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COVID-19 Puts SA Hospitals Under ‘Severe Strain’

Private hospital operators in South Africa have issued a warning about their lack of capacity to handle the surge in COVID-19 cases that’s sweeping across the country.

The COVID-19 pandemic in South Africa reached its first-wave peak in July, before active cases dropped off. However, the second wave and a mutated strain of the virus is crippling the country. This second wave is also striking at the worst time, with many South Africans travelling long distances over the festive season.

And, with many South Africans relying on private healthcare, the three biggest private hospital groups, Netcare, Mediclinic International and Life Healthcare, have all reached full capacity in the four most populous provinces.

“We noted a substantial resurgence in COVID-19 cases in SA and the healthcare system is under sever strains,” Life Healthcare’s General Manager, Charl van Loggerenberg, told Fin24. He also noted that ICU and high care units in KwaZulu-Natal, the Western Cape and the Eastern Cape have been “particularly under sever strain”.

Furthermore Western Cape public hospitals have also reached full capacity, according to a statement from the provincial health department.

“The 231 adult ICU/high care beds across hospitals are currently fluctuating between 80-100% total capacity daily [technically full] which is placing enormous pressure on the capability of all facilities. An additional 136 dedicated adult ICU COVID-19 beds were made available, bringing the combined ICU/high care beds to 367,” said the department, as reported by Times Live.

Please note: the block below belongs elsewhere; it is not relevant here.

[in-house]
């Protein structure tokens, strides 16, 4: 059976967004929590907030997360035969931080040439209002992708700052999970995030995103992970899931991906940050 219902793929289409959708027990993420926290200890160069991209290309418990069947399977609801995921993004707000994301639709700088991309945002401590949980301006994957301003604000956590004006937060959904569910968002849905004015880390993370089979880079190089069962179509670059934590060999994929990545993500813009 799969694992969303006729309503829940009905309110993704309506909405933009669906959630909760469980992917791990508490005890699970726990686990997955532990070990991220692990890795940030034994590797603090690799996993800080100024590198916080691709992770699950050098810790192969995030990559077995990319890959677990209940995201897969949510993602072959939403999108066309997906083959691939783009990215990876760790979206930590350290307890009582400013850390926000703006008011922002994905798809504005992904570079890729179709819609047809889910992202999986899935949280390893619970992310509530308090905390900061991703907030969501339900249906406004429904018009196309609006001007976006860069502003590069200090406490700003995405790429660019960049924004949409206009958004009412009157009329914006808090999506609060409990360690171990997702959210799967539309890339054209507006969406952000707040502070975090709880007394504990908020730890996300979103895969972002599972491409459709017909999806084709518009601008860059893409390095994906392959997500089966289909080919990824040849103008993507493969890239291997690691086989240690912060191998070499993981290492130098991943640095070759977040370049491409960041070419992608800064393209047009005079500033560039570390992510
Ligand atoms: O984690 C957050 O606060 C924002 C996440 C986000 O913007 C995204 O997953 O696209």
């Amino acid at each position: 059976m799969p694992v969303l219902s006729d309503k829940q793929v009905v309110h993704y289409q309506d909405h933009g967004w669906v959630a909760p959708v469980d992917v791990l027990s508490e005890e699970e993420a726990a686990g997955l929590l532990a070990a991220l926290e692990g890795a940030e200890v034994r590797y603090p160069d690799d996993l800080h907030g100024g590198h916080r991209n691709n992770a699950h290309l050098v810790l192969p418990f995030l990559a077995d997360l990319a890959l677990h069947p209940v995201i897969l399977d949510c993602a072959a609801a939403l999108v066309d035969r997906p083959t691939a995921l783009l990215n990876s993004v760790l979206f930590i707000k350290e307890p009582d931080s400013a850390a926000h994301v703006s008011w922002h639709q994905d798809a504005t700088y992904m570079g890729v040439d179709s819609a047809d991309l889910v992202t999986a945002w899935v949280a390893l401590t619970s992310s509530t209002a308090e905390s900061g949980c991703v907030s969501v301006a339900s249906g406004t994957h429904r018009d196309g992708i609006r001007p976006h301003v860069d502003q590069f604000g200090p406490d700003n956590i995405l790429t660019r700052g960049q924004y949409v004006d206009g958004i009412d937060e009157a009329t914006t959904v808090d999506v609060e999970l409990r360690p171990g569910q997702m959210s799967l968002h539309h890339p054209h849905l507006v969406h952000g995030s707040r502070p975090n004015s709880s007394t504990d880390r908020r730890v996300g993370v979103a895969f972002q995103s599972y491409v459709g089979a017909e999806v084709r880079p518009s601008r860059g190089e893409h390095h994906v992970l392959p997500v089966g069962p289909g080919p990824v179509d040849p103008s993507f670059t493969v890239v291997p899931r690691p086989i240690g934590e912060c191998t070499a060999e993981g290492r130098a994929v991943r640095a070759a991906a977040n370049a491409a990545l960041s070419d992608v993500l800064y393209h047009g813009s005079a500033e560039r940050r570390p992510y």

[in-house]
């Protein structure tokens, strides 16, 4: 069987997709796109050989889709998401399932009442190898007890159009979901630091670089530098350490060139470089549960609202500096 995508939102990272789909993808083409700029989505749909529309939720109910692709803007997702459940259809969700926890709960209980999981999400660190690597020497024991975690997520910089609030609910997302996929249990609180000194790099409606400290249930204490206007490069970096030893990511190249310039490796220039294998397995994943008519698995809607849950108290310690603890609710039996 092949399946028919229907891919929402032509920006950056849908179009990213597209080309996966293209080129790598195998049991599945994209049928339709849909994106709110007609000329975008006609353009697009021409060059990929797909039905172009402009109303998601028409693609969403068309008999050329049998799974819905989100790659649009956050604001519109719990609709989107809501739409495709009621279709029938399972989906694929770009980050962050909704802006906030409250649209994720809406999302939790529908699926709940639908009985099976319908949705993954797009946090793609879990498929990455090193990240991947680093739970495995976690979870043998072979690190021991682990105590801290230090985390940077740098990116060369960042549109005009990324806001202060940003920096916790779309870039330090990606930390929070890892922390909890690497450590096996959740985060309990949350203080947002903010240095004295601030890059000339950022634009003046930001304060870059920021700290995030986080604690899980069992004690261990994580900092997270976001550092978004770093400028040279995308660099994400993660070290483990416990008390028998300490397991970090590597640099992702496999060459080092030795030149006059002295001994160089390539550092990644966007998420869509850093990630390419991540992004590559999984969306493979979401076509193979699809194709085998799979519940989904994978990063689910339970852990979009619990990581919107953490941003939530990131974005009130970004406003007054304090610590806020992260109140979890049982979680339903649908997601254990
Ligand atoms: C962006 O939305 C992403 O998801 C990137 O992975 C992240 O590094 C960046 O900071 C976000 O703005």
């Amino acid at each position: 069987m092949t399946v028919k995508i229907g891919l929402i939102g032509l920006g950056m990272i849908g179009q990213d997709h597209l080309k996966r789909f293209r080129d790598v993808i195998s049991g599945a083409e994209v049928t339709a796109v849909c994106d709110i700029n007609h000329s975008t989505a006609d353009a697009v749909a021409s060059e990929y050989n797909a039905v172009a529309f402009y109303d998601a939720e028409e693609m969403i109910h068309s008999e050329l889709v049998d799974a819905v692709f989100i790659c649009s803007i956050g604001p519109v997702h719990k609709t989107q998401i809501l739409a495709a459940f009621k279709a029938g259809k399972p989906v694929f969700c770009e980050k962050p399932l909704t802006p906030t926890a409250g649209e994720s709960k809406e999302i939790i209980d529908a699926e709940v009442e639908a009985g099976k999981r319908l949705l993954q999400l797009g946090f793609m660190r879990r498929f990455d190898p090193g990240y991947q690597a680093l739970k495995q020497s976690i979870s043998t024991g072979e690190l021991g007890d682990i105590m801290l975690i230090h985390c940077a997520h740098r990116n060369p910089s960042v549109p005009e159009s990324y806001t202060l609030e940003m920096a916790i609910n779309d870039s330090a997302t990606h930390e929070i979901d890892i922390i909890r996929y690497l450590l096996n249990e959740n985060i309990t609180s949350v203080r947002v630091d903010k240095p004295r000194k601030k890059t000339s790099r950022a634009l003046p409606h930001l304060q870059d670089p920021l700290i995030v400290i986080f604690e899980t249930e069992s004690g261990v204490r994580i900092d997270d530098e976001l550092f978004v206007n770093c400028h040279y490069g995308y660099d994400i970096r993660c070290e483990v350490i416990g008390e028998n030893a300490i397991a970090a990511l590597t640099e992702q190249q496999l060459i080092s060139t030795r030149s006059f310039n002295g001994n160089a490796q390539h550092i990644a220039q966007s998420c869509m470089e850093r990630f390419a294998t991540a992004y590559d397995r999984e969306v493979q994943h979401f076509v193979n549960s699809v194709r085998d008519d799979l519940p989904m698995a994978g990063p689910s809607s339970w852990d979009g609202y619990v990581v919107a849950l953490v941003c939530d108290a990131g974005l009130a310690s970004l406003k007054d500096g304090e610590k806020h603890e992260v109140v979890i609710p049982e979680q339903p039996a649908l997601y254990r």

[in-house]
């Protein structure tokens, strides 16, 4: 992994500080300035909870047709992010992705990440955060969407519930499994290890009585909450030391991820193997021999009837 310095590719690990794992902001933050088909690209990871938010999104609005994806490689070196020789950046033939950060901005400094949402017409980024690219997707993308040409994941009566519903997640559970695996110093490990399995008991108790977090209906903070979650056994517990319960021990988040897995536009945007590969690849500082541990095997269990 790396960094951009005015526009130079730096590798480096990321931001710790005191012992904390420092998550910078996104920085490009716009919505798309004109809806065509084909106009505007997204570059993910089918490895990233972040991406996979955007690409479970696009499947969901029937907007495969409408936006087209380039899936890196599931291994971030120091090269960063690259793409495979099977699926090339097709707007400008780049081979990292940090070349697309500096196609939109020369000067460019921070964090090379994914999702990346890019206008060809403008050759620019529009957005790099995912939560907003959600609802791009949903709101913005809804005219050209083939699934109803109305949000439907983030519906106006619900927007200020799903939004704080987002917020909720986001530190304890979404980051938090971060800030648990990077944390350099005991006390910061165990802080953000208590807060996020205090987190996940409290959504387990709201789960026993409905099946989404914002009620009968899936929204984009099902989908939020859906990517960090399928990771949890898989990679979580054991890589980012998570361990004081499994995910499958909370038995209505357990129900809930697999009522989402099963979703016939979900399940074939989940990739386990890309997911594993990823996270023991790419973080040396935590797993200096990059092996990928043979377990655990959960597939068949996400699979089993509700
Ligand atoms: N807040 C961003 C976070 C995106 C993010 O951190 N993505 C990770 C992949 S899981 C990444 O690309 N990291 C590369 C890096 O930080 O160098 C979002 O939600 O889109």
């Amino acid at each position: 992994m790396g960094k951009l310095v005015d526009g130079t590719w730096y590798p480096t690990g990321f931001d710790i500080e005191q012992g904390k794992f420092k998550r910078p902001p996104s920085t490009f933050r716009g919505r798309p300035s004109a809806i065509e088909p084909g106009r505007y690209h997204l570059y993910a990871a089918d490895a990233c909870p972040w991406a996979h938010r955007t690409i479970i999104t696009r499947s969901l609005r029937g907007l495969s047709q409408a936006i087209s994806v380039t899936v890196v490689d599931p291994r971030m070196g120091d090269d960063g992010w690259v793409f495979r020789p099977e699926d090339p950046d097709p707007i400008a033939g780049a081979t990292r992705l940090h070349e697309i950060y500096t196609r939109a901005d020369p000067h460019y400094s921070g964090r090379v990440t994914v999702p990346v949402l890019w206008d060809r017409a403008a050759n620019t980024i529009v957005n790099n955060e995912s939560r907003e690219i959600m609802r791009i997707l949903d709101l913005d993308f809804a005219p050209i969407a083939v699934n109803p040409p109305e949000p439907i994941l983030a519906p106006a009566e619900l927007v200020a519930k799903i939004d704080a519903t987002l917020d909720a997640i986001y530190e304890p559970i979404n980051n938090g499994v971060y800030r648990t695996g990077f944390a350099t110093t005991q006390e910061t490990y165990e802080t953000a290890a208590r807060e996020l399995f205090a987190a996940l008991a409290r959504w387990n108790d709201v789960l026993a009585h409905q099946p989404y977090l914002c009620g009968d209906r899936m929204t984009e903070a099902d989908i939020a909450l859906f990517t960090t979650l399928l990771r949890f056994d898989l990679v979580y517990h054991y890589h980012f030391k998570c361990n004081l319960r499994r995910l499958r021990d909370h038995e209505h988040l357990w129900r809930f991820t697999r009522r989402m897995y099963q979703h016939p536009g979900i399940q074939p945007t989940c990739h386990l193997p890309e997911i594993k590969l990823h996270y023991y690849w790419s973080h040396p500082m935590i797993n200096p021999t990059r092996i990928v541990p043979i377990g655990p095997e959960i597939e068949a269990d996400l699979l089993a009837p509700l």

“As at December 18 there were 2,032 total COVID-19 patients in hospital of which 287 were in ICU/high care. However, the additional capacity made available requires resources to directed away from other services, meaning less capability for a particular health service to be rendered.

“In addition, the 4,443 acute beds — excluding maternity, paediatric, neonatal, psychiatry beds, Red Cross, Mowbray and the TB hospitals — across the province are also taking strain with metro hospitals operating at 78% and rural hospitals at 89%. The various bed totals change daily and are monitored by the management teams at hospitals.”

As countries around the world are celebrating the development of the COVID-19 vaccine, South Africans are not so optimistic about whether it will be effectively distributed, considering that the government has already missed the payment deadline for the deposit for enough vaccinations to immunise just 10% of the country’s population. It would appear that the COVID-19 could remain as a healthcare crisis in SA for quite some time, much like tuberculosis and HIV have over the last few decades.

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